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Mount Etna in Italy erupted red-hot lava

For more than an hour yesterday fountains of lava and ash over Catania. No danger for people, houses, or villages, as the flows remain within the Bove Valley.

Mount Etna had a spectacular eruption last night by spewed smoke and ashes. It made some flights cancelled. The eruption began at the southeastern crater on Tuesday afternoon and sent columns of ash raising more than 3,000 feet into the air.

Mount Etna has erupted, sending smoke and ash into the sky

Catania’s airport (Sicily, Italy) should be closed because small stones and dirt raining from the sky. Then emergency service in the nearby villages of Linguaglossa, Fornazzo, and Milo was on alert. Locals taken footage showed that smoke glowing red and yellow stretching for miles across the evening sky as red-hot lava poured from the snow-capped summit.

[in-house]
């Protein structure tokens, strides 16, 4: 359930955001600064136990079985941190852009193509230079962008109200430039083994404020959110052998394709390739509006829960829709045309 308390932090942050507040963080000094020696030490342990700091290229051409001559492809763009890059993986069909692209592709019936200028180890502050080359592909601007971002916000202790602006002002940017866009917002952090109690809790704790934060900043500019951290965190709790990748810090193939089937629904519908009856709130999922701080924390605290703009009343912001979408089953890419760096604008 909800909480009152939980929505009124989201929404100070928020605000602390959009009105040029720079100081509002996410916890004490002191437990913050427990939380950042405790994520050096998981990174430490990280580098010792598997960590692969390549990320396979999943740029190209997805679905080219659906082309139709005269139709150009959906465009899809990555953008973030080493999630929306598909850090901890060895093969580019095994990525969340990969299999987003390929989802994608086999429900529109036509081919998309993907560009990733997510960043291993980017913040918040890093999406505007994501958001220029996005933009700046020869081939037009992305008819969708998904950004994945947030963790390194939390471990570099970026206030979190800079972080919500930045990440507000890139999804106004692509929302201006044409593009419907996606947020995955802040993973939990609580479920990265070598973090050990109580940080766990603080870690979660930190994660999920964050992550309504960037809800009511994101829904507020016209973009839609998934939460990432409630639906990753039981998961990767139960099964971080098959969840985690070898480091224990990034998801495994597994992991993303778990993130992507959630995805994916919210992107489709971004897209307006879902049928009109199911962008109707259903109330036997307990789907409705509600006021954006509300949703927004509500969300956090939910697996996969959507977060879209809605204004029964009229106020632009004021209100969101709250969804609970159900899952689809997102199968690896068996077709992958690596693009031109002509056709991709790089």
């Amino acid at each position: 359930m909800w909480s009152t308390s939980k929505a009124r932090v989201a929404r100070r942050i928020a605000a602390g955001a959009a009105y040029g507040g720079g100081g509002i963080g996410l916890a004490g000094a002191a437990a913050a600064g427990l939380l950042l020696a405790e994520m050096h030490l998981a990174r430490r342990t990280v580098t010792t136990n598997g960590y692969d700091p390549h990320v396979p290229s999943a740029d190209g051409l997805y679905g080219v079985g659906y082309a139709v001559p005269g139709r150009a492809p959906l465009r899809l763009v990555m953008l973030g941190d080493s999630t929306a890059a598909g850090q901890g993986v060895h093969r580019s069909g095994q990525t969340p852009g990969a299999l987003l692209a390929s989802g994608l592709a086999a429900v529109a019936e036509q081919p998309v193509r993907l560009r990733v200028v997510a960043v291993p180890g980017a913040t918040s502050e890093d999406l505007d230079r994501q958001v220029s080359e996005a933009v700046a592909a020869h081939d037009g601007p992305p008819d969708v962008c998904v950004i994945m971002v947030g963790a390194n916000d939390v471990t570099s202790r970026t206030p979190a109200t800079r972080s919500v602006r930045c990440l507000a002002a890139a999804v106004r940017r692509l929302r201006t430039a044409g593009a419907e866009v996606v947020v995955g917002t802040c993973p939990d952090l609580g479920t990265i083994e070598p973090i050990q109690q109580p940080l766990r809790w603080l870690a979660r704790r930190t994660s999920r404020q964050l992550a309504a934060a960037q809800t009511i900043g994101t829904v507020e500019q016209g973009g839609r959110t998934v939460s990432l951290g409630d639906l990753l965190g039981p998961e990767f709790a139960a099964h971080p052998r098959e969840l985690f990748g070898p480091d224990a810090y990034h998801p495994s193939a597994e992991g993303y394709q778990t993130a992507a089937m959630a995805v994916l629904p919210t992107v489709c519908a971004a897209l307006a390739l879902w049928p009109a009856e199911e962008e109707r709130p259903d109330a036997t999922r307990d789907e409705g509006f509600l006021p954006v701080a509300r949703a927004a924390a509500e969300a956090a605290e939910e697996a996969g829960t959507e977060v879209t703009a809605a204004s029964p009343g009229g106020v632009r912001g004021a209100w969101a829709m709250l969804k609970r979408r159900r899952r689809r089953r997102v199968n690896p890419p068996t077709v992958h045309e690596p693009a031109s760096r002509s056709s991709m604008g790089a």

Experts classified the eruption as Strombolian activity. It is a moderate eruption with continuous but relatively mild blasts and a shower of incandescent cinders, rocks, and lava fragments. The most extreme form of volcanic activity is Plinian eruptions. It characterised by explosive outbursts generating a dense mixture of gas and volcanic fragments that move at tremendous speed.

Etna is the largest volcano in Europe at nearly 11,000 feet tall and 24 miles wide. It is also the second most active on Earth, after Hawaii’s Mount Kilauea. The 700,000-year-old volcano situated between the African and Eurasian tectonic plates and generates nearly constant eruptions of varying degrees. Until now, soldiers used controlled explosions to divert the lava flow.

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